Enjoy this collection of quotes by Eliot Porter.
“Every photograph that is made whether by one who considers himself a professional, or by the tourist who points his snapshot camera and pushes a button, is a response to the exterior world, to something perceived outside himself by the person who operates the camera.” – Eliot Porter
“Photographs are believed more than words; thus they can be used persuasively to show people who have never taken the trouble to look what is there.” – Eliot Porter
“Photography is a strong tool, a propaganda device, and a weapon for the defense of the environment…and therefore for the fostering of a healthy human race and even very likely for its survival.” – Eliot Porter
“I don’t think it’s necessary to put your feelings about photography in words. I’ve read things that photographers have written for exhibitions and so forth about their subjective feelings about photography and mostly I think it’s disturbing. I think they’re fooling themselves very often. They’re just talking, they’re not saying anything.” – Eliot Porter
“I do not photograph for ulterior purposes. I photograph for the thing itself — for the photograph — without consideration of how it may be used.” – Eliot Porter
“You learn to see by practice. It’s just like playing tennis, you get better the more you play. The more you look around at things, the more you see. The more you photograph, the more you realize what can be photographed and what can’t be photographed. You just have to keep doing it.” – Eliot Porter
“Sometimes you can tell a large story with a tiny subject.” – Eliot Porter
“But before all else a work of art is the creation of love. Love for the subject first and for the medium second. Love is the fundamental necessity underlying the need to create, underlying the emotion that gives it form, and from which grows the unfinished product that is presented to the world. Love is the general criterion by which the rare photograph is judged. It must contain it to be not less than the best of which the photographer is capable.” – Eliot Porter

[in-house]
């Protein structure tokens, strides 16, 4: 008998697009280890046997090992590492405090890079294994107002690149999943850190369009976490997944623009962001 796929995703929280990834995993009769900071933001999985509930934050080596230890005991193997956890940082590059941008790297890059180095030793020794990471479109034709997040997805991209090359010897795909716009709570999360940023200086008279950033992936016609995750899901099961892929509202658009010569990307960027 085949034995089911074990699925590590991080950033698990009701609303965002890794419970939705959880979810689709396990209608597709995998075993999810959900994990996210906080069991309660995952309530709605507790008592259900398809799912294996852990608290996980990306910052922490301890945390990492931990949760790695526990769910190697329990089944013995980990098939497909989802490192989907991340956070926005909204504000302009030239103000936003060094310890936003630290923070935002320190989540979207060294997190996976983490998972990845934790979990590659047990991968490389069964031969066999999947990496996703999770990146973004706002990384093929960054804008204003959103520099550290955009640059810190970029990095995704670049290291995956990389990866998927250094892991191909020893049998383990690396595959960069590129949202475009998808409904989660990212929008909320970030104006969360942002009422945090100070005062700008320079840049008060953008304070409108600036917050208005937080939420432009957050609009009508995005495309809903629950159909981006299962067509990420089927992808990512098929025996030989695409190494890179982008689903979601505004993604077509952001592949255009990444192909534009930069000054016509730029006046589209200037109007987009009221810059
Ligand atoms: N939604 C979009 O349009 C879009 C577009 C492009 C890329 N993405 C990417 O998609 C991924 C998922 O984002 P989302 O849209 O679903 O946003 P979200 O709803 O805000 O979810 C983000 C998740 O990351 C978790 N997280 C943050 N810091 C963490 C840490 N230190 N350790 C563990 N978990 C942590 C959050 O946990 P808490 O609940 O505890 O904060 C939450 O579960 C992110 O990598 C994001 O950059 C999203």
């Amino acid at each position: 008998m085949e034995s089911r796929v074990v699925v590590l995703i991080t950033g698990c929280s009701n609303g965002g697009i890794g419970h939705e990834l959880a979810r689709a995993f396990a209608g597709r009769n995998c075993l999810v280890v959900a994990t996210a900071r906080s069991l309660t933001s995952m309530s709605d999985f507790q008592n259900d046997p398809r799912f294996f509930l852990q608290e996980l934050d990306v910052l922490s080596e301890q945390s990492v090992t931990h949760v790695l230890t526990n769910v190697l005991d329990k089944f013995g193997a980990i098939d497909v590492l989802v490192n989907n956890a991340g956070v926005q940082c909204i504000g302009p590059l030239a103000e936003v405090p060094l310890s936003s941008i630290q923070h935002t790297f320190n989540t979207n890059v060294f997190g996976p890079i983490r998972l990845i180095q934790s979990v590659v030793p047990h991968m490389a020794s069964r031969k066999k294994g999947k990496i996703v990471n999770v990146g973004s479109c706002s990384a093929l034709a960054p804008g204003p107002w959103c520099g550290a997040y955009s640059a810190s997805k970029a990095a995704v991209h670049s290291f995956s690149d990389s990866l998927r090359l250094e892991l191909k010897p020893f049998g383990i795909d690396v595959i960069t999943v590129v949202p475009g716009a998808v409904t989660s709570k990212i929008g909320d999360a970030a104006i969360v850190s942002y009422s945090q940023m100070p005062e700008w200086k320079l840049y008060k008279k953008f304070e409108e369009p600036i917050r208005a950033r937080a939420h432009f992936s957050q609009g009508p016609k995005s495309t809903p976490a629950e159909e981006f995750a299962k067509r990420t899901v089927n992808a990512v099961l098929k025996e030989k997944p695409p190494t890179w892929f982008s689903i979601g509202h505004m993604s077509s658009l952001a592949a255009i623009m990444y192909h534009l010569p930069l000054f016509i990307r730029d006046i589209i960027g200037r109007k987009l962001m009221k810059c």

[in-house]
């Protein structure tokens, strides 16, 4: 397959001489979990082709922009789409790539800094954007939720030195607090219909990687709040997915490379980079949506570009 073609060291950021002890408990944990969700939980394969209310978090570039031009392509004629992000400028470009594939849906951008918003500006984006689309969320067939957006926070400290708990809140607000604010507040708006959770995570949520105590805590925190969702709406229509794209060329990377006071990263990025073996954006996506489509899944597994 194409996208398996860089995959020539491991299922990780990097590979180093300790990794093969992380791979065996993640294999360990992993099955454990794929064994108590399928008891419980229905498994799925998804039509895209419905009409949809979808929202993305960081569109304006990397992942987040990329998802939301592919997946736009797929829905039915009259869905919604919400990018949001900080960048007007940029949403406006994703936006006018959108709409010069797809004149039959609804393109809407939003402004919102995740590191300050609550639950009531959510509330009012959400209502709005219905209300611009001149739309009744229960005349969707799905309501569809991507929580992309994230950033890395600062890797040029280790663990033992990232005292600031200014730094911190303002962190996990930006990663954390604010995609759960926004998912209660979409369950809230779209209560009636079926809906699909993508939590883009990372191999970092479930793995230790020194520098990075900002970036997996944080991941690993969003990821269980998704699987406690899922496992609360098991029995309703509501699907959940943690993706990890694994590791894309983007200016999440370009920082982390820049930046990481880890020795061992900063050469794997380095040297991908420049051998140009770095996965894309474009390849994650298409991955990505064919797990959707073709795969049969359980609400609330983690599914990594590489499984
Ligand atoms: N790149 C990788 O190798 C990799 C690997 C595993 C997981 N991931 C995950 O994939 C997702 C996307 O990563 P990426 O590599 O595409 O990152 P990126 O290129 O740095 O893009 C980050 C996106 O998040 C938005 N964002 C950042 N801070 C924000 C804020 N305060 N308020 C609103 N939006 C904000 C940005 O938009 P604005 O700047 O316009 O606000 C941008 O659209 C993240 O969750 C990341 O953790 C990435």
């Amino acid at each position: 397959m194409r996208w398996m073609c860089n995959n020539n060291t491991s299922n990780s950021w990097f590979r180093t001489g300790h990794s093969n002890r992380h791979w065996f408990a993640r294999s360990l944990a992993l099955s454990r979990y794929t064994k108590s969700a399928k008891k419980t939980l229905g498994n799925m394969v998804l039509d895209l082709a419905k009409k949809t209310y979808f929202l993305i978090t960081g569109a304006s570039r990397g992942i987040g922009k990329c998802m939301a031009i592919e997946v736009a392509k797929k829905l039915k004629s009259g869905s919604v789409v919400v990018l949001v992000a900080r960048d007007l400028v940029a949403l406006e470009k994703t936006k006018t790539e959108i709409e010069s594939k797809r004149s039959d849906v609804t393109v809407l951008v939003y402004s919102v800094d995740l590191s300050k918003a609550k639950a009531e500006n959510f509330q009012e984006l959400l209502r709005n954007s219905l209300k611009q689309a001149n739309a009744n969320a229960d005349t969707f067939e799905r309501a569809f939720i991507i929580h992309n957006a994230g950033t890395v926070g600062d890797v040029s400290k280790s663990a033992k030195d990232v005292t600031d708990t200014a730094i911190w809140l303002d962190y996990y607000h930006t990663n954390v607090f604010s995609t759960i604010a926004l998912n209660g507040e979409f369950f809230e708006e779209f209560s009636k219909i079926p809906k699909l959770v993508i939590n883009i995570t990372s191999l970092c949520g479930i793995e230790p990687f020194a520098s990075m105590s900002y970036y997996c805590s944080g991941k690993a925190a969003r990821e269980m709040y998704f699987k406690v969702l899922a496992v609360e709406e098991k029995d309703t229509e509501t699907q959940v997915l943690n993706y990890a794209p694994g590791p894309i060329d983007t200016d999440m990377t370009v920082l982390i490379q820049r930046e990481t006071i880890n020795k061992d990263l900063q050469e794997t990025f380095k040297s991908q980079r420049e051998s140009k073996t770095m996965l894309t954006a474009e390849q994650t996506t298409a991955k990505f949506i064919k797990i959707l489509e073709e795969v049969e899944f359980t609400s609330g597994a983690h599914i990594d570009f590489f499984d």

“My emotions, instincts, and interests are all with nature.” – Eliot Porter
“Much is missed if we have eyes only for the bright colors. Nature should be viewed without distinction… She makes no choice herself; everything that happens has equal significance. Nothing can be dispensed with. This is a common mistake that many people make: They think that half of nature can be destroyed — the uncomfortable half — while still retaining the acceptable and the pleasing side.” – Eliot Porter
View 1 2 Great Photographs By Eliot Porter.
View a documentary on Eliot Porter here.
Explore The Essential Collection Of Quotes By Photographers.
“Celebrate the life and work of Santa Fe photographer Eliot Porter. For more than a half of a century Porter pursued the natural world with his view through a camera. He had numerous publications, most notably with the Sierra Club. “In wilderness is the preservation of the world,” Porter wrote. He combined his photographs with selections of Henry David Thoreau’s writings. The Place No One Knew features Porter’s photographs of Glen Canyon before it vanished under the waters of the Colorado River Project. Featured in this look back at Porter’s work is the photographer’s son Jonathan, who reads selections from his father’s writings. Poet V.B. Price reads the Thoreau selections, and is joined by artists, photographers and friends of Eliot Porter to speak of Eliot and the impact of his work.”